Wednesday, June 06, 2001

Kenton Co. OK's budget of $106.7M

Tax-cap ruling appeal ahead

By Ray Schaefer
Enquirer Contributor

        INDEPENDENCE — Kenton County Fiscal Court passed a $106.7 million budget Tuesday for the fiscal year that begins July 1, even though some of the money for a proposed jail and other agencies might not be available.

        The court also authorized an appeal to the state Supreme Court of a ruling by Kenton Circuit Judge Patricia Summe last Friday that essentially struck down much of an increase in the county payroll tax cap.

        The increase, much of which was negated by the ruling, would have raised some $7 million a year for the jail.

        Judge-executive Dick Murgatroyd said beyond the jail, the county's contributions to the Transit Authority of Northern Kentucky (TANK) and several social-service agencies could be affected if the county is not able to convince the high court to overturn Judge Summe's decision.

        Mr. Murgatroyd vowed the county would continue services regardless of what happens.

        “Those funds are not going to stop,” Mr. Murgatroyd said. “It just won't be as much as we had hoped. The county remains fiscally strong.”

        County Treasurer Ivan Frye said a report on how county contributions to TANK and the agencies might decrease if Judge Summe's ruling stands would be completed within two weeks.

        In addition, the county is keeping taxes already collected in an escrow account until legal proceedings are finished.

        Mark Guilfoyle, a Crestview Hills attorney representing SECO Electric and the Greater Cincinnati Construction and Building Trades Council, which joined in the lawsuit filed by the city of Covington and Corporex Cos. against the tax, called the escrow account an example of “backwards” thinking on the county's part.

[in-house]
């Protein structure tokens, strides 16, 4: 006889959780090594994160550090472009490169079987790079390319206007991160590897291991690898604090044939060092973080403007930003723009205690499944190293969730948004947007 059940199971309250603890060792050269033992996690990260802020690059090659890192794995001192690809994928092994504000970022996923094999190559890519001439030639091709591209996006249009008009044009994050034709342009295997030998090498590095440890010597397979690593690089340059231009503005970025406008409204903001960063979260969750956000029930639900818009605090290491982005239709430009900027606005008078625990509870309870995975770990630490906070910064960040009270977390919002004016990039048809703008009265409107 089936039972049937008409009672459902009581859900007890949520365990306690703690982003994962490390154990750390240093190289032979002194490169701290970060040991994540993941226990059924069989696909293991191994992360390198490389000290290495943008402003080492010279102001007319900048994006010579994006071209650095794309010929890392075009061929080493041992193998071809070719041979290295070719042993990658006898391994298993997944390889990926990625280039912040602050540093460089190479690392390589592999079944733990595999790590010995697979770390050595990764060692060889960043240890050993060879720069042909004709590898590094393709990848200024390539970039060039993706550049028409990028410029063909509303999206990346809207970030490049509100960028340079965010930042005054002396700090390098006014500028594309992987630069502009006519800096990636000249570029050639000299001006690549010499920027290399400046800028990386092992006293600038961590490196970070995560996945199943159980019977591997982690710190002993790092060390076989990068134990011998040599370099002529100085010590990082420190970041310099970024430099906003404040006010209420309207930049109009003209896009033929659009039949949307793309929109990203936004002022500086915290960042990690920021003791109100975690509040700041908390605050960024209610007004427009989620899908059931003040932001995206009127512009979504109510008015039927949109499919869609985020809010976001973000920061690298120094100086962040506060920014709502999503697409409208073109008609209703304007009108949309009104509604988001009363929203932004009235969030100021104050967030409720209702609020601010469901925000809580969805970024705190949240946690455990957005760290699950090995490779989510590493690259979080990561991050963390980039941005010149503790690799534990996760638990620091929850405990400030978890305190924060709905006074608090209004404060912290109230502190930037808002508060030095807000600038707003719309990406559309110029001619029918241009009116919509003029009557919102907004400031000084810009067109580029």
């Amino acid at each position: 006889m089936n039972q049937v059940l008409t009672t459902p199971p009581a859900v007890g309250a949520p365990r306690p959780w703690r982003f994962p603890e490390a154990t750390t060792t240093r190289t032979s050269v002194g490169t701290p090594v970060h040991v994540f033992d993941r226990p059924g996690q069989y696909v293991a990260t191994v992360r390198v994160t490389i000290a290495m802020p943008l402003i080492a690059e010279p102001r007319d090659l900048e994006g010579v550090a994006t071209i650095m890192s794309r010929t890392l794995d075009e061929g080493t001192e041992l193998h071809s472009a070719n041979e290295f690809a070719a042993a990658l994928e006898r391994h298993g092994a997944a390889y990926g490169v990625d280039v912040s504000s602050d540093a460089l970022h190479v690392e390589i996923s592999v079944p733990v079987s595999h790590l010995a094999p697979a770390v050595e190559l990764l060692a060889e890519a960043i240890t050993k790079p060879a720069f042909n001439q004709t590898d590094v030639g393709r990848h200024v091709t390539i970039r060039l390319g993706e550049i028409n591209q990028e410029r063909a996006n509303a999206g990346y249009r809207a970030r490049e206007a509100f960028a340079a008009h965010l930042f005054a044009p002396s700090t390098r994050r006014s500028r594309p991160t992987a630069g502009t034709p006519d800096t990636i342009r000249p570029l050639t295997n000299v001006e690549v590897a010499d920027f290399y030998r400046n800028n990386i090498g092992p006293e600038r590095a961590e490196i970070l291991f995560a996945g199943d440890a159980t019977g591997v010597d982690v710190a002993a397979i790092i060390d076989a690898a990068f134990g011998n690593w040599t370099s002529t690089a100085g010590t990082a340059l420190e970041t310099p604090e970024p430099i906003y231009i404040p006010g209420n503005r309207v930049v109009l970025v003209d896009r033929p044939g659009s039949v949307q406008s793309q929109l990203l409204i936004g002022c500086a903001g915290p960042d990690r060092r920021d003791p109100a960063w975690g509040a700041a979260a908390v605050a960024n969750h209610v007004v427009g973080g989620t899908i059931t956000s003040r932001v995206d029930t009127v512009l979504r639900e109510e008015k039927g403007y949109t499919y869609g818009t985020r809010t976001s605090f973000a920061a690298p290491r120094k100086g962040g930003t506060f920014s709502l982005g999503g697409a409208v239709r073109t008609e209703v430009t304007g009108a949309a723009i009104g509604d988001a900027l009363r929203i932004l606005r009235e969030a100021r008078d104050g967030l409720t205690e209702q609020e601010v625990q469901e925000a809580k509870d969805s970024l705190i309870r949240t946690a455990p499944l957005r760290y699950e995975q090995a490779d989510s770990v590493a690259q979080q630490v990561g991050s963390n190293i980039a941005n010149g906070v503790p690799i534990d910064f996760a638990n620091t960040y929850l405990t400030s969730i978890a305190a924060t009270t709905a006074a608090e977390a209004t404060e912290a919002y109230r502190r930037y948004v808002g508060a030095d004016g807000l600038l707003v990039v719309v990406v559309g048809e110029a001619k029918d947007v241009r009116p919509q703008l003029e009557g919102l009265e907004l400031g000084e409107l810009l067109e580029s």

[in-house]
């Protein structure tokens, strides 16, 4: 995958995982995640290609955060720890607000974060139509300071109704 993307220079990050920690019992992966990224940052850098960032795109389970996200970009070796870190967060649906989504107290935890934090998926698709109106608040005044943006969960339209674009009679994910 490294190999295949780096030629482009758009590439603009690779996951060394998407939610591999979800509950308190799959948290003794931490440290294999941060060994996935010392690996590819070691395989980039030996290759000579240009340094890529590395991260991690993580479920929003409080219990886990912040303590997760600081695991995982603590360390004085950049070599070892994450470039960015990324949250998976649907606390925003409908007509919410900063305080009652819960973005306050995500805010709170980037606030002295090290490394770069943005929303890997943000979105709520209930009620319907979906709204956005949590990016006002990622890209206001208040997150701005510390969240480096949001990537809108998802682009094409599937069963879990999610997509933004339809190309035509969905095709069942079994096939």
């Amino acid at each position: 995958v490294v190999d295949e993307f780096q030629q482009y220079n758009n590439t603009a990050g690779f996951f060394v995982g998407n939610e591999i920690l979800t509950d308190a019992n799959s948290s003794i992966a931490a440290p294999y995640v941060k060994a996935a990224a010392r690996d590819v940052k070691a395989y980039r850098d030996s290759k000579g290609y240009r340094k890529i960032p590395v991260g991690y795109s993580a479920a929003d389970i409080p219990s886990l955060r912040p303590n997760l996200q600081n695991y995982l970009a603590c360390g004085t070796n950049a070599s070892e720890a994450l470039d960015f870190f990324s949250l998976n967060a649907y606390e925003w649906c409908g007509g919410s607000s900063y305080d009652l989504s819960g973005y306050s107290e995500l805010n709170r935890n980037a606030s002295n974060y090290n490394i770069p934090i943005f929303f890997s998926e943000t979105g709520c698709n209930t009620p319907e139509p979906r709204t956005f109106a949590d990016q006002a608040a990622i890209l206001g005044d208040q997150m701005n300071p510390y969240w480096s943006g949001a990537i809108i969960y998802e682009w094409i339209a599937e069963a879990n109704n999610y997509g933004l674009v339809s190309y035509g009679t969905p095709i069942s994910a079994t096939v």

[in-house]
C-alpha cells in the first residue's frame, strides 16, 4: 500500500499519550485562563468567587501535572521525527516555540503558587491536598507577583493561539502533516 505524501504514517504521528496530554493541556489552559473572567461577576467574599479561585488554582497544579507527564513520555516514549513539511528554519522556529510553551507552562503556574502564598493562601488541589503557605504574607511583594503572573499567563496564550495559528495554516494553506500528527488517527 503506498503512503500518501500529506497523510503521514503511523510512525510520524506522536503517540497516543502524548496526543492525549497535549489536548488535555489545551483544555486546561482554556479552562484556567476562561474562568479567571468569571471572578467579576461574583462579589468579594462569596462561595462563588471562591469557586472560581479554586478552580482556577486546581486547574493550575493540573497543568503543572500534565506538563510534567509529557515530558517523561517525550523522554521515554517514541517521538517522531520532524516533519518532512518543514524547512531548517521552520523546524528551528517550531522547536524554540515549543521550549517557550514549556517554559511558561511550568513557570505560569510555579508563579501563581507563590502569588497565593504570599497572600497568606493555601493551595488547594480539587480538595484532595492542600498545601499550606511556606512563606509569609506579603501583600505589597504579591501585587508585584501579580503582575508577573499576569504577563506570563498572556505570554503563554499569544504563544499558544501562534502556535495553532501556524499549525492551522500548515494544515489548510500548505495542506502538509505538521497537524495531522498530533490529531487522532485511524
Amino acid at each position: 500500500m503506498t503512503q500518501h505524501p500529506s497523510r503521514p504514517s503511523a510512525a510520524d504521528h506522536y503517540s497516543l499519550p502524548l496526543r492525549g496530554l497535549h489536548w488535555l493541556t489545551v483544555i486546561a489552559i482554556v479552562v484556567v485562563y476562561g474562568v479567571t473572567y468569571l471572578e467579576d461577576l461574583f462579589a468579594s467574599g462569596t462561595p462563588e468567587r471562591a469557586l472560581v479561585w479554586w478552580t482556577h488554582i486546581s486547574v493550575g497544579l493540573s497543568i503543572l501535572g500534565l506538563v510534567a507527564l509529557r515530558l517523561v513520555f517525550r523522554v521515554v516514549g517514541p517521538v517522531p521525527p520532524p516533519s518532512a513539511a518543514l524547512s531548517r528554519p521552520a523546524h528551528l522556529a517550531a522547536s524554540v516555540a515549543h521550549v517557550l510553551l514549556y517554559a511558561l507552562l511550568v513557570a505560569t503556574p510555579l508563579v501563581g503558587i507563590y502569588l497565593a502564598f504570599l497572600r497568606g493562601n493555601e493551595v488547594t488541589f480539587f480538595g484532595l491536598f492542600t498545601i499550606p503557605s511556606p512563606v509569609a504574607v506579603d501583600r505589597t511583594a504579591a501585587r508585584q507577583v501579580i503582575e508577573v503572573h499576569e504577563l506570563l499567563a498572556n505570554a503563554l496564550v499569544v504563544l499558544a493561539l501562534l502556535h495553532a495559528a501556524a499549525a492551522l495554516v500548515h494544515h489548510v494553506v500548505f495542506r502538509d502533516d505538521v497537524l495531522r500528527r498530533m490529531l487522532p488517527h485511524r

“It would make more sense to give the people's money back,” Mr. Guilfoyle said.

        “There's absolutely no precedent for an escrow account to hold the people's money while (fiscal court is) appealing a lawsuit. Will people be paid interest?”

        Covington Mayor Butch Callery had argued the cap — which raised some workers' tax burden 220 percent — would hinder Covington's economic development efforts.

        Whether Covington workers and businesses could offset their county payroll tax increase through a credit for taxes paid to Covington was the main issue in the judge's ruling.

        Covington and Corporex said state law allows the credit, while county officials said it does not.

        Judge Summe's ruling sided with the city. She said state law allows counties of more than 30,000 people — such as Kenton County — to impose payroll taxes of up to 1 percent.

        But Judge Summe wrote if a county chose to levy payroll taxes on or after July 15, 1986, anyone who paid an “occupational-license fee” to a city within that county would be entitled to a credit on their city license fee against the county payroll tax.


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